Apocalypse is nigh, Buffett tells Berkshire faithful
By Simon English in New York
[Telegraph, UK, 4 March]:
Warren Buffett is poised to issue his most doom-laden forecast for the state of the world economy yet, including a damning verdict on the derivatives industry he fears could cause a global financial crisis.
In the upcoming annual letter to shareholders of Berkshire Hathaway, Mr Buffett drops his usual folksy style to warn that banks do not understand the hidden risks lurking on their balance sheets.
He labels derivatives "time bombs, both for the parties that deal in them and the economic system" and "financial weapons of mass destruction, carrying dangers that, while now latent, are potentially lethal".
The views of the world's second richest man are closely watched and his apocalyptic vision will do little to steady nerves on Wall Street or in the City of London. Extracts from his annual letter, to be delivered on Saturday but posted on Fortune.com yesterday, reveal that he has little optimism for the stock market.
"Despite three years of falling prices which have significantly improved the attractiveness of common stocks, we still find very few that even mildly interest us. That dismal fact is testimony to the insanity of the valuations reached during the Great Bubble. Unfortunately, the hangover may prove to be proportional to the binge," he writes.
Until now vague warnings about the pyramid nature of derivatives contracts have led to bland assurance from banks that there is no threat to their stability.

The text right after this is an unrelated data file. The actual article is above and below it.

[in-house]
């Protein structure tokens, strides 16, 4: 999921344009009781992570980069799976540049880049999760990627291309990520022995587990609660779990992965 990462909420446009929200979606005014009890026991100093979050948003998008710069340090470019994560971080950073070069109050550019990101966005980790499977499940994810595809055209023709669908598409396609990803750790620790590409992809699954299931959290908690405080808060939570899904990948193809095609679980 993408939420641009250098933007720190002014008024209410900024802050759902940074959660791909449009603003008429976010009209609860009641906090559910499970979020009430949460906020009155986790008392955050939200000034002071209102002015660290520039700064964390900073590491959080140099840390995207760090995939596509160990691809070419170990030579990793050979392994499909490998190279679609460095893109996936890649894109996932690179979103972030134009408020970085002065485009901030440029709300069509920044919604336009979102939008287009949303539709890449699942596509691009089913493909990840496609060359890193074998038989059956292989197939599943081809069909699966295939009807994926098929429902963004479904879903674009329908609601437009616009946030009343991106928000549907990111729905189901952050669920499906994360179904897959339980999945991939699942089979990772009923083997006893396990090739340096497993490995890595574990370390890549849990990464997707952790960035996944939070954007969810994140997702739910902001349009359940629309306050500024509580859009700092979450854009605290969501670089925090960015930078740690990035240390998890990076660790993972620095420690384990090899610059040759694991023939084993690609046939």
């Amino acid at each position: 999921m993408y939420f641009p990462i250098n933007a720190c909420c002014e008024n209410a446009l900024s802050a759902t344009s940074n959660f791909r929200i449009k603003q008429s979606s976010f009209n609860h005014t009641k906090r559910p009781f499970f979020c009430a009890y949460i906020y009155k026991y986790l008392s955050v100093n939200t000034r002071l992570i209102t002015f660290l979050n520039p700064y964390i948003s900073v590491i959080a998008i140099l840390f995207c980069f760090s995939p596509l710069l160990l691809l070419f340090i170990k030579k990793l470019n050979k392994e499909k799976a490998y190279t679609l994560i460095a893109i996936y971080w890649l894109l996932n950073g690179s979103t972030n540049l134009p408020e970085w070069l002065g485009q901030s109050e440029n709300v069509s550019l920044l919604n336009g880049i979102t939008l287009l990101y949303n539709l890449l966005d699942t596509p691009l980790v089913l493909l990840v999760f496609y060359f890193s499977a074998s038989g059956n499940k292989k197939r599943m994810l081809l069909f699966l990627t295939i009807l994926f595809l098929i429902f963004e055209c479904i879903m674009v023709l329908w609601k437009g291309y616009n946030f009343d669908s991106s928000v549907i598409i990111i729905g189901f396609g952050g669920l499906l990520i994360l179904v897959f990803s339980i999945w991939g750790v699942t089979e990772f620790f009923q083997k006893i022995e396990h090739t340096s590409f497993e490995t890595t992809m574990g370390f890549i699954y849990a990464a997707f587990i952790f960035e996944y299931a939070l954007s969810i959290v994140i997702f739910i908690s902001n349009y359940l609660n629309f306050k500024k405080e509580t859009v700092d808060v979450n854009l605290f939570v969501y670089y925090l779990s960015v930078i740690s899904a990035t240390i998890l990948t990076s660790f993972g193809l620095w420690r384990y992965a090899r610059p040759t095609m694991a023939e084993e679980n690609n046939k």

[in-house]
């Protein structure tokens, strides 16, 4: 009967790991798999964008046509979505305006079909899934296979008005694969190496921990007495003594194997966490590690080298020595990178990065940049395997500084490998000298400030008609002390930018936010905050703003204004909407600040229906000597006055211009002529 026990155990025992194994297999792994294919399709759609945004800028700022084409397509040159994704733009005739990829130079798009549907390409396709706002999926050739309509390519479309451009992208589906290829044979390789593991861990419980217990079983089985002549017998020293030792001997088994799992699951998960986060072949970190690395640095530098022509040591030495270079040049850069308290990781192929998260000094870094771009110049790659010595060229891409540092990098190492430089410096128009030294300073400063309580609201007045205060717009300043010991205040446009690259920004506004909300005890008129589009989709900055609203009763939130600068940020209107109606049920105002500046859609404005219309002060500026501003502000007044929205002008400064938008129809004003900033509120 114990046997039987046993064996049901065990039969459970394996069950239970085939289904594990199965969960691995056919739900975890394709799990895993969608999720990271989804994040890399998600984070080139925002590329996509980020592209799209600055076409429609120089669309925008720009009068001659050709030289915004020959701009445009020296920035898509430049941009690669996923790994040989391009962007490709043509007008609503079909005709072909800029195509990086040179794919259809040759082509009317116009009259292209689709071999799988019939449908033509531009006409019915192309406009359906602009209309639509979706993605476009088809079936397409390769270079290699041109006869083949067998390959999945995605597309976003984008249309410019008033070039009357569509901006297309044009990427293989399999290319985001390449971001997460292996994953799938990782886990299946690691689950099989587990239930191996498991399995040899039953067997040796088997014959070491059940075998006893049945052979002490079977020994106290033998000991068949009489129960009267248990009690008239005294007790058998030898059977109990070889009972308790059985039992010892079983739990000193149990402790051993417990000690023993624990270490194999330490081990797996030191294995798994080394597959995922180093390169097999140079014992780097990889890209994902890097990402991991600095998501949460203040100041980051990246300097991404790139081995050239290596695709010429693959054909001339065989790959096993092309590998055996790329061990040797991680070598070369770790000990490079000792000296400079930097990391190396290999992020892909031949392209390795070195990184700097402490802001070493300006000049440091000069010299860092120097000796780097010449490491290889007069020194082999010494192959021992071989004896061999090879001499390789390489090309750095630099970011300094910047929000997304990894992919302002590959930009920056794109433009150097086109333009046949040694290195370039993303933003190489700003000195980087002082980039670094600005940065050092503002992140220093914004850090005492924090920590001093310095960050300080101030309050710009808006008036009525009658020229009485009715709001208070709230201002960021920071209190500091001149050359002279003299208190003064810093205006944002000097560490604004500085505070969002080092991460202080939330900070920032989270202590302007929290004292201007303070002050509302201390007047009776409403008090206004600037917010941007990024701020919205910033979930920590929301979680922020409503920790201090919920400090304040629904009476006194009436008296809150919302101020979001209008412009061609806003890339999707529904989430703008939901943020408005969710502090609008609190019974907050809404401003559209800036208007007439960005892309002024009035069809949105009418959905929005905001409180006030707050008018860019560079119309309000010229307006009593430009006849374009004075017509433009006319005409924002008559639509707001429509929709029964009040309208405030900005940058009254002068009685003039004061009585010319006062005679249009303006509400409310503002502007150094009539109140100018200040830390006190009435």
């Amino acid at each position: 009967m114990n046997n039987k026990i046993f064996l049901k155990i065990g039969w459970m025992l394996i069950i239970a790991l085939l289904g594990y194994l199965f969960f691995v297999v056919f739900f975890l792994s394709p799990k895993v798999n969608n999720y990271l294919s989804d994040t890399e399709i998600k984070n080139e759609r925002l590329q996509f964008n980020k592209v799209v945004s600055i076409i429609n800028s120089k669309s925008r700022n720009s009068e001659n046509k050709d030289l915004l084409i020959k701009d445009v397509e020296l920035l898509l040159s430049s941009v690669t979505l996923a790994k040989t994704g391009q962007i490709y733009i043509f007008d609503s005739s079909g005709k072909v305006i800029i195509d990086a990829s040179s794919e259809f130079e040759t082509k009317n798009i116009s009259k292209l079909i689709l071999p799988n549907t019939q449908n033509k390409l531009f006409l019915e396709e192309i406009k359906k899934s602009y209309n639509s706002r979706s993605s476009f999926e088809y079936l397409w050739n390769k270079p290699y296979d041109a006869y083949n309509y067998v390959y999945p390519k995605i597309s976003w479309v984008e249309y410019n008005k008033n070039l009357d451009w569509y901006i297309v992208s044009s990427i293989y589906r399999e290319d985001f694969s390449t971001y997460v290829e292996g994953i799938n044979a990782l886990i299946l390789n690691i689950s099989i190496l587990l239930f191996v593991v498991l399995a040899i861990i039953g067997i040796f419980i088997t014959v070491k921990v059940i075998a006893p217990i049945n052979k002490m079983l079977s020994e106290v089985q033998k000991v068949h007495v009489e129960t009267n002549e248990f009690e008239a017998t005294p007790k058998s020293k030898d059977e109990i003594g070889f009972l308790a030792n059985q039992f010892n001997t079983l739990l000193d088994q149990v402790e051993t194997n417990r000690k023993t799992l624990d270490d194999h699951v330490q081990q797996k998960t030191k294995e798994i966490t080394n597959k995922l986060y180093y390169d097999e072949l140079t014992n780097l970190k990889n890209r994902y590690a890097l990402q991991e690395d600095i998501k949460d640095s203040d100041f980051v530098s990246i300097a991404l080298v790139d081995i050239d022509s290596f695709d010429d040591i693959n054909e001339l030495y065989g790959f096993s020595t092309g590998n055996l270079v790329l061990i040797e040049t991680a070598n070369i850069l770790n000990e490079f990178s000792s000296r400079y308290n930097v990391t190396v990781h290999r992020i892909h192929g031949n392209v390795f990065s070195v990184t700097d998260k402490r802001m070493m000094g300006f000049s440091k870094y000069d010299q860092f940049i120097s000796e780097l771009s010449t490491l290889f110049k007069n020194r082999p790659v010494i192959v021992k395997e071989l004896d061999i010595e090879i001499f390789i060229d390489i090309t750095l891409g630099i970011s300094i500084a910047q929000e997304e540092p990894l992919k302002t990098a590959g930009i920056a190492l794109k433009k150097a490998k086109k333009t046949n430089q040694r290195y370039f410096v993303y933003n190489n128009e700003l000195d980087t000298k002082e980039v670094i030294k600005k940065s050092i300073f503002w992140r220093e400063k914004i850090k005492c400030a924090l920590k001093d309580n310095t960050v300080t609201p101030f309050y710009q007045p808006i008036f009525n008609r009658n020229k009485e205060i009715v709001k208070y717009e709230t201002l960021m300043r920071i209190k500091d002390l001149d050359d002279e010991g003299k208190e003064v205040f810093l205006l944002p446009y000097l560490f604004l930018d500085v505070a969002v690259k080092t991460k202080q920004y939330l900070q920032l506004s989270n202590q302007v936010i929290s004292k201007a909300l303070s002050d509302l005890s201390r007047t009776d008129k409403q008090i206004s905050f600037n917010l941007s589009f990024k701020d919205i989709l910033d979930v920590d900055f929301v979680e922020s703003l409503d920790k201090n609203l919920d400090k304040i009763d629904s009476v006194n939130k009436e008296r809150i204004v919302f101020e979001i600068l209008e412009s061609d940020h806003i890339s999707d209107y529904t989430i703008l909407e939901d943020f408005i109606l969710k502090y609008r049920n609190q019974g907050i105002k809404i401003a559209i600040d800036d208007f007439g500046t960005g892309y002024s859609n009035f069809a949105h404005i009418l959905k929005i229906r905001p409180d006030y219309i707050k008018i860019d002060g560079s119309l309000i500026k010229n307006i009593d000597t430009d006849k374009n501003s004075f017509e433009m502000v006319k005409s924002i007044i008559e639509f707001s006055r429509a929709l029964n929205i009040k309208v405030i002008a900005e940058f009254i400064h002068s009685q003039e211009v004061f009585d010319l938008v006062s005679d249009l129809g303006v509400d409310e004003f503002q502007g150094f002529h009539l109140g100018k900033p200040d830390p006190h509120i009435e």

Mr Buffett says the banks simply have no idea what their exposure could be. "When Charlie [Munger, his business partner] and I finish reading the long footnotes detailing the derivatives activities of major banks, the only thing we understand is that we don't understand how much risk the institution is taking."
Derivatives are often complex financial instruments that allow investors to take bets on anything from share prices to the weather. Their range is limited, says Mr Buffett, "only by the imagination of man, or sometimes, so it seems, madmen". Enron was especially fond of derivatives, offering contracts that would be settled years in the future and claiming profits immediately.
Berkshire Hathaway acquired a derivatives dealer when it bought reinsurer Gen Re. After failing to sell this business, Mr Buffett is now closing it down though he admits this will take years. "Reinsurance and derivatives businesses are similar. Like Hell, both are easy to enter and almost impossible to exit," he says.
Mr Buffett, dubbed the Sage of Omaha, believes that major insurers are exaggerating earnings from derivatives contracts and underplaying the "daisy chain risk" that comes when they lay off business with other firms.
His personal fortune fell last year by $5 billion to $30 billion, leaving him second to Bill Gates in the rich